It got so congested that the PA announcements began extolling the virtues of delaying one's visit for a further hour - a bit late when wedged in the middle of several thousand people!
After being jostled for half an hour we made our way to the upper levels and I managed to purchase a 500 Gb portable hard drive for $S179, which was about $60 less than the normal retail price.
My mission is to progressively transform all my digital files currently housed on CD's and DVD's into this drive thereby reducing the volume of plastic CD holders that are cluttering up our drawers.
We hadn't actually gone to Suntec Mall with the idea of the IT show in mind. We were on a far more mundane mission to purchase several packets of their house brand #1 Muesli. The stocking of this product is piecemeal which means that when you find it on the shelves it is advisable to grab as many packets as possible.
I recall from my days in Papua New Guinea that we did a similar thing when a shipment of something arrived from the Antipodes. Occasionally the supermarket freezers in PNG would breakdown or there would be a two-day regional power cut which meant that the local supermarket was forced to de-stock their freezers and giveaway prices. There is of course only so much ice cream that one can eat at one sitting.
The situation is Singapore is of course nowhere near as primitive as Papua New Guinea was in the late '70's but there are other similarities. For example, it is rarely possible to consume the finest export produce in one's own country but come to Singapore and the meat, fish and variety of produce available is, in the main, of excellent quality.
Saturday, 7 March 2009
I like to think of it as an appendage befitting my yeoman ancestry - sturdy and well proportioned.
This perception makes not a jot of difference when it comes to buying shoes in Singapore. My shoe size is 45 which translates to 10 1/2 in New Zealand terms.
Almost without exception every make and model of footwear in Robinsons and nearby stores stops at size 44. The salesgirls smile politely and suggest squeezing into their largest size, a scene reminiscent of one an Ugly Sister trying on the glass slipper in Cinderella.
Occasionally I do find something that fits and a nice pair of Florsheims are a recent purchase. My problem in recent times has been finding a pair of rubber jandals (or flip-flops or thongs depending on your country of origin).
My wife carried a paper cut out traced from the sole of my jandals in her handbag for several months, on the off chance that she might stumble across something suitable. Alas she did not and I have resorted in recent times to cloth slippers of the Japanese variety, purloined from various hotels I have stayed at.
Today however I was in luck which just shows that perseverance pays.
On one of the higher levels in Centrepoint mall I came across a temporary stall that was retailing warehouse overruns. Rising like a periscope out of a pile of odds and sods was a biliously coloured pair of what seemed to be rubber jandals.
A closer inspection revealed that this was so and I had hit the jackpot - two pairs of size 45's for a mere $5. Being the Hang Ten brand they are reasonably well constructed.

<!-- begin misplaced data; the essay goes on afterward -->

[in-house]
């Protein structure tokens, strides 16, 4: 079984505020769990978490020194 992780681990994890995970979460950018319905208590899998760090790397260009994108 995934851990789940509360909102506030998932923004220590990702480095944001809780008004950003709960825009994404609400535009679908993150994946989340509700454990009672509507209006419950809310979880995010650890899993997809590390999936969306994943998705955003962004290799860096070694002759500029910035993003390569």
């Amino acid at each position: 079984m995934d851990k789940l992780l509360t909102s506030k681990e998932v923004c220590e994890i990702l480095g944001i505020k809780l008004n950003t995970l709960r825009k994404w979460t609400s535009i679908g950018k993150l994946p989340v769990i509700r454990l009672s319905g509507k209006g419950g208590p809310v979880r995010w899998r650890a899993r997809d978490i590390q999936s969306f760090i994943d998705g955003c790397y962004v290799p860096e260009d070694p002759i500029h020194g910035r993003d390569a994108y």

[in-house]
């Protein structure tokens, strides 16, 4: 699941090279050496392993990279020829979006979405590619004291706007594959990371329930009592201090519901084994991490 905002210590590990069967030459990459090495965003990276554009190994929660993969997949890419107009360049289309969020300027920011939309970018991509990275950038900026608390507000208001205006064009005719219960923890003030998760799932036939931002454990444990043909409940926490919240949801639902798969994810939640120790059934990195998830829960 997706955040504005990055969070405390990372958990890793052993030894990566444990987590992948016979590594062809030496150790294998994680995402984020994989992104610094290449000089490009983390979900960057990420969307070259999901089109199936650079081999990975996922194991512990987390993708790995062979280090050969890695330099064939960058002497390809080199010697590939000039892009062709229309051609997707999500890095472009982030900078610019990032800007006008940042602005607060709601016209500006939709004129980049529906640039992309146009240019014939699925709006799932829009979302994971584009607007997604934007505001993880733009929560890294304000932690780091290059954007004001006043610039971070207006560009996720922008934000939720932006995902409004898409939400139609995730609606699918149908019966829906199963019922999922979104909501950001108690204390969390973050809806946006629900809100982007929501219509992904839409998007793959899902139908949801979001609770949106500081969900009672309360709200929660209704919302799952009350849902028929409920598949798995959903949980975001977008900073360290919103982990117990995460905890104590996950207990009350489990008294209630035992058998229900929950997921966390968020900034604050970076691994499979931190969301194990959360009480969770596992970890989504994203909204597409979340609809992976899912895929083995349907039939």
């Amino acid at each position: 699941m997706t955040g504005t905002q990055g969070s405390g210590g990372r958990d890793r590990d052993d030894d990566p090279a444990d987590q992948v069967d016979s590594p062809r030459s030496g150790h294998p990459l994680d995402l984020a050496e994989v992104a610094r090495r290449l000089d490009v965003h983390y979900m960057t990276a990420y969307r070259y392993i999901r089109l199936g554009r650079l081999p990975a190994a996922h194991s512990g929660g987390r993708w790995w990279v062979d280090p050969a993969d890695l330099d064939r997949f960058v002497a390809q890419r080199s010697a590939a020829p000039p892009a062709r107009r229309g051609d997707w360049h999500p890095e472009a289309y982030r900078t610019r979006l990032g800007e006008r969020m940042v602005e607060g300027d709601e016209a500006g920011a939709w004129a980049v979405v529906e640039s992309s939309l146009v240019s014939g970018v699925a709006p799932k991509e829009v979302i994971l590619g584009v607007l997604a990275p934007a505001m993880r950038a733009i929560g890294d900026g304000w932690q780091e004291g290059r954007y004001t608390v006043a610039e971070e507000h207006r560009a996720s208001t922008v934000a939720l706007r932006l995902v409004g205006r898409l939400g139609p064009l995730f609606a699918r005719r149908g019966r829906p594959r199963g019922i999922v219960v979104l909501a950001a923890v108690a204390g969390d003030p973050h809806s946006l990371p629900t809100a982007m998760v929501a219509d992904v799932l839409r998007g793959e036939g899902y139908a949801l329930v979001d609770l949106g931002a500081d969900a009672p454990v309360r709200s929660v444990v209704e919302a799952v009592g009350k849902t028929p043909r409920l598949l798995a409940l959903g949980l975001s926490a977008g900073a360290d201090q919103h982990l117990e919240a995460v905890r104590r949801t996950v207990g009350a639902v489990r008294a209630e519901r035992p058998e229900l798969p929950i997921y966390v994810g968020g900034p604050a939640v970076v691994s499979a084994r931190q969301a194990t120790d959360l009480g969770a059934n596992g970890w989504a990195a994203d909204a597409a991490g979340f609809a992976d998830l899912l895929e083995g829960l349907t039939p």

There is of course always a drawback with such bargains. The jandals are remnants of the last soccer world cup purchased by patriotic Spaniards (the red and yellow design) and Englishman (the embellished Union Jack design). There is further challenge with the British version as the flag in question is red, pink and blue - rather than the official red, white and blue.
One can only summise that the dye ran during manufacture which probably goes a long way to explaining why few of them sold. No self respecting British soccer fan would be seen dead in jandals of this hue.
Beggars cannot be choosers and at least I can now shuffle around our condo in my new footwear muttering "Ole!" or singing "Swing Low Sweet Chariot" -I am a rugby follower - depending on how the mood takes me.
Sunday, 1 March 2009
An unlikely scenario? Perhaps not, according to the revelation this week that binge drinking amongst members of Britain's leading orchestras is a serious problem. Reportedly things have got so bad that there was "an incident in which a percussionist had fallen off the back of a high stage while drunk".
Now I know that in a recession the arts are almost amongst the first to suffer but up until now I thought it was only rock bands that took to the stage inebriated.
For some reason it appears that brass players drink more than other sections of the orchestra. Having tried to master the trombone as a teenager I can understand the frustrations endured by this section of the orchestra but it didn't turn me into a raging alcoholic.
There has no doubt been a corresponding rise in sales in strong mints wherever British orchestras are located. A bass player with the Orchestra of the Age of Enlightenment (a fitting title, in the context of this story) tells of a fellow musician who attempted to mask his habit with this confectionery and whose playing got "worse and worse".
To the best of my knowledge this affliction has yet to strike Singapore's classical music scene. I shall however be listening carefully for the sounds of Mozart on Speed.